What it shows: A voltage pulse, injected into a long coaxial cable, will travel down the length of the cable and undergo a reflection at the other end. The nature of that reflection depends on how the cable is terminated at the other end. Shorting the cable at the far end produces an inverted reflection. With no termination (an "open" end), the reflected pulse is not inverted. When the impedance of the termination matches that of the cable, there is no reflection.
Knowing the length of the cable and noting the amount of time it takes the pulse to come back allows one to calculate the propagation speed; this turns out to be 85% of the speed of light in a vacuum.
How it works: Any pulse generator capable of producing very short duration pulses (say, 100 ns or less in width ... if the pulse is any wider, the reflection will overlap the initial pulse) will do the job. The Wavetek model 801 50 MHz Pulse Generator works well for this demo. The cable (30.55 m / 100 ft 12 AWG Ethernet 50-ohm coaxial cable) is wound up into a manageable-size coil. Both ends have BNC connectors. The pulse generator and oscilloscope for observing the pulses are both connected to the near end through a T-connector. The far end is terminated by a 250-ohm potentiometer so that the impedance can be adjusted between zero and 250 ohms. It's attached with clip leads, so you can easily disconnect it if you wish to have an open end.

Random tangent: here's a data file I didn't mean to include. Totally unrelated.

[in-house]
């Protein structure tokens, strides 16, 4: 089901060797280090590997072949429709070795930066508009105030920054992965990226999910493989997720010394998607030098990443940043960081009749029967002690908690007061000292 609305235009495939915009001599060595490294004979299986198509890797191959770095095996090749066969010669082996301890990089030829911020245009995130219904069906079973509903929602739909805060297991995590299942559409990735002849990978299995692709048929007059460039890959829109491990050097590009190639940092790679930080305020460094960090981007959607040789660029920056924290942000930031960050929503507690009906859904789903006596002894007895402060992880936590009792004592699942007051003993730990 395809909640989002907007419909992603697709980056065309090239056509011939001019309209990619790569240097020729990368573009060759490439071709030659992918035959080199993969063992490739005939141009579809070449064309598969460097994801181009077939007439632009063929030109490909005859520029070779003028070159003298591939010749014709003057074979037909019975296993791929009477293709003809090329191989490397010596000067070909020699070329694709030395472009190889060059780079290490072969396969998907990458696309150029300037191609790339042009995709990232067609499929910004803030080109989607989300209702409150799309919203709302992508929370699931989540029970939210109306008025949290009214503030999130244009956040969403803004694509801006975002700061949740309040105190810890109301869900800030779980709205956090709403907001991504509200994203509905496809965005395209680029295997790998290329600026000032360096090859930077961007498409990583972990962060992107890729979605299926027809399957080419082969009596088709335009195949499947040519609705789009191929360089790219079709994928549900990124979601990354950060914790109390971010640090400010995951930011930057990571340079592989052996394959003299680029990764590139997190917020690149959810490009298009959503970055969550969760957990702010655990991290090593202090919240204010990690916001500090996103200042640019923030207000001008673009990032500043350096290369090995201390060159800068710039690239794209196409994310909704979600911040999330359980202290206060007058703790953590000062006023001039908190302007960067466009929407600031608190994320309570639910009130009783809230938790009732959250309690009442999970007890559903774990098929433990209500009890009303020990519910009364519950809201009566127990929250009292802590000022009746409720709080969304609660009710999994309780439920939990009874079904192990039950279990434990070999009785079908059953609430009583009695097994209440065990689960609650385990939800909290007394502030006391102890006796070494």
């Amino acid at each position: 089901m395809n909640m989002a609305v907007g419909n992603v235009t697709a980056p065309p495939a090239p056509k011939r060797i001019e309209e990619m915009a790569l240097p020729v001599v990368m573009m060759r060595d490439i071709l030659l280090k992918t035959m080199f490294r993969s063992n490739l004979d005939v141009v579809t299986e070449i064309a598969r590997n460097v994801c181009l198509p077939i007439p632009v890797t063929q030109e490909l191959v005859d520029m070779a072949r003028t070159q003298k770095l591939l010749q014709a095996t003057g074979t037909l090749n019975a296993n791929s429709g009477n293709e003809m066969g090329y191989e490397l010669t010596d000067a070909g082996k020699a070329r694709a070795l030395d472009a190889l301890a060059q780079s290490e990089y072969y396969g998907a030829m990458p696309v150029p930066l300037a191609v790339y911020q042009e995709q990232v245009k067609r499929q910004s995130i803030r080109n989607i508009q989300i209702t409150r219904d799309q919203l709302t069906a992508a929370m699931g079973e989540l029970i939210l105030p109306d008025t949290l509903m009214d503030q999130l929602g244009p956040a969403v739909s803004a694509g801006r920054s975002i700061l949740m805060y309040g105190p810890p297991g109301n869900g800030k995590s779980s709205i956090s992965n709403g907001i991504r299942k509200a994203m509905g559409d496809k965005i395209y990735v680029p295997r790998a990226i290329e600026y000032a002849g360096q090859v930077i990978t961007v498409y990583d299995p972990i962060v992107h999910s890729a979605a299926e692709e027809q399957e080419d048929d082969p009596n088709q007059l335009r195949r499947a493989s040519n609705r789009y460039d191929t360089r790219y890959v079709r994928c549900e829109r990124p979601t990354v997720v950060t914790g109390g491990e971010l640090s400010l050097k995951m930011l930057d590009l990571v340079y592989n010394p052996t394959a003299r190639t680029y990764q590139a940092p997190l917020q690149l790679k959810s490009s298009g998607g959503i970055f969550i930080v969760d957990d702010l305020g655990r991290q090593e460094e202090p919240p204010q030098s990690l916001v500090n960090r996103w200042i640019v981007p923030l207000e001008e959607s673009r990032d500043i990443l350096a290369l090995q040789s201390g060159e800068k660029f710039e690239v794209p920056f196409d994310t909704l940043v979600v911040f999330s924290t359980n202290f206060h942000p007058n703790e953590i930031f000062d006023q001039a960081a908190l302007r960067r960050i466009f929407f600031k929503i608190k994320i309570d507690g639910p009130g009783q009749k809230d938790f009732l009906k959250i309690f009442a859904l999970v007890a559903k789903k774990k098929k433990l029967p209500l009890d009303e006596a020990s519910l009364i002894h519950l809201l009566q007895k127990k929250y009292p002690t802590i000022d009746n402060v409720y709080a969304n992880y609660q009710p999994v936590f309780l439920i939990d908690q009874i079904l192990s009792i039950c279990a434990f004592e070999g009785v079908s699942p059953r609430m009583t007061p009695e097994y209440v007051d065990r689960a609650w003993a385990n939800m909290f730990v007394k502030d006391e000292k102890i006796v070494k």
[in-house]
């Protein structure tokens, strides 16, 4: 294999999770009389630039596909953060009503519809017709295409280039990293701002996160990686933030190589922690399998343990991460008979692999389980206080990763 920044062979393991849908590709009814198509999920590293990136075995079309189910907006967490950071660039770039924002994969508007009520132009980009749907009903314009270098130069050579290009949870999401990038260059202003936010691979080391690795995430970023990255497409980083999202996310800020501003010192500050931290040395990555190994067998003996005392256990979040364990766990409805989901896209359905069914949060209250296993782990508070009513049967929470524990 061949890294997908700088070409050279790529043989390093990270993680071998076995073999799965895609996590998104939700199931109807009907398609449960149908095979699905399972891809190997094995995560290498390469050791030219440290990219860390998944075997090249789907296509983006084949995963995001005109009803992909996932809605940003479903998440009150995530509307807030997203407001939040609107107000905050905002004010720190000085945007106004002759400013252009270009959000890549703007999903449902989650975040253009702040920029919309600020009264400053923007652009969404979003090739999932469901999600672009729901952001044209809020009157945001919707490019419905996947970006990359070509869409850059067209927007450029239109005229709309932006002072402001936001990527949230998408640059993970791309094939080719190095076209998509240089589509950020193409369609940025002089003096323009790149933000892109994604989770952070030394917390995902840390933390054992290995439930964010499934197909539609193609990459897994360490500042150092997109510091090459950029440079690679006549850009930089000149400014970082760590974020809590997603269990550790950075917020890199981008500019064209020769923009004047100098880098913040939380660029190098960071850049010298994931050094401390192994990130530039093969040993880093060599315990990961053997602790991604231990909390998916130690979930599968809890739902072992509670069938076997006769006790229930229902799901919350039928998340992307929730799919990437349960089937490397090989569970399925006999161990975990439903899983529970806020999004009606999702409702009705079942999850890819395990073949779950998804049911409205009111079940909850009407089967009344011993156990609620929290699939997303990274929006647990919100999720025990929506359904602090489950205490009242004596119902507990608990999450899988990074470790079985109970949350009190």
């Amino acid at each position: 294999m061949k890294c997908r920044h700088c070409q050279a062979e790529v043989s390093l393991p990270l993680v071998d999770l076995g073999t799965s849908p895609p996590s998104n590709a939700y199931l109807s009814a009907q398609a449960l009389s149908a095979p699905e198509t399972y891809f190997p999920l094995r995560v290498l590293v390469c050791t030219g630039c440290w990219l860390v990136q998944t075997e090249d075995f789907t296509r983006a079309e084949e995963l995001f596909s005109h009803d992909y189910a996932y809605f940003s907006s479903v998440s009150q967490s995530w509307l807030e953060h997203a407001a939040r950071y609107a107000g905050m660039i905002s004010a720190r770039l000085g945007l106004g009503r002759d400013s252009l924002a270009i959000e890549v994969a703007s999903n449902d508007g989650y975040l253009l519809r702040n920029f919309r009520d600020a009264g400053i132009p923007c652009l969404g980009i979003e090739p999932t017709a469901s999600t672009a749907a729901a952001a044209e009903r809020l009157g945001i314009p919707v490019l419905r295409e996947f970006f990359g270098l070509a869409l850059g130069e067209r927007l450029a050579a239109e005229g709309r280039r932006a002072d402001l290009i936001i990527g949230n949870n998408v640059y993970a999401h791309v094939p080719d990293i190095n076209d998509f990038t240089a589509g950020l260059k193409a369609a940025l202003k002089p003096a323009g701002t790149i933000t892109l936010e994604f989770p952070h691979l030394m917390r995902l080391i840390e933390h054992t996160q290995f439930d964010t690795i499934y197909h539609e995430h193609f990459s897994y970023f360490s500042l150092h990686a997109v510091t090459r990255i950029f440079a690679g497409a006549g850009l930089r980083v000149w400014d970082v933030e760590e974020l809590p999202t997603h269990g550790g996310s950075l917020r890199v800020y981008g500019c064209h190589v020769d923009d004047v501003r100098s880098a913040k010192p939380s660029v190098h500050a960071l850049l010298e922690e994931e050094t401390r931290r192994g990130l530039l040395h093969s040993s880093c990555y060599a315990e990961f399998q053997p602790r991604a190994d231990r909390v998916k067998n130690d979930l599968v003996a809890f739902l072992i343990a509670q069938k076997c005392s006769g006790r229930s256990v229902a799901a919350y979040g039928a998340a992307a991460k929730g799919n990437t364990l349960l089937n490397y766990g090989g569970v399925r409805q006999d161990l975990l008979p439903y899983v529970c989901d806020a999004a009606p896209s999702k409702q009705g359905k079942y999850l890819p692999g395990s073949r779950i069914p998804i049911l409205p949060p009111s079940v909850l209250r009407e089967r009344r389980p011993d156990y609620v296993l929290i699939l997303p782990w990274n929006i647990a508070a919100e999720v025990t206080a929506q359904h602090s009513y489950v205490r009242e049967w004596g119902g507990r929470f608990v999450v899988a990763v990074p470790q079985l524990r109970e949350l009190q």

Setting it up:The Tektronix TDS 3014B or the 2221A can be used. Vertical scale, 10 or 20 volts/div. Horizontal scale 100 ns/div. DC coupling. 50-ohm input impedance. Expect a 240 ns delay between initial and reflected pulse (don't forget that the distance is a round trip).
The Wavetek 801 can be found upstairs in the 191 lab.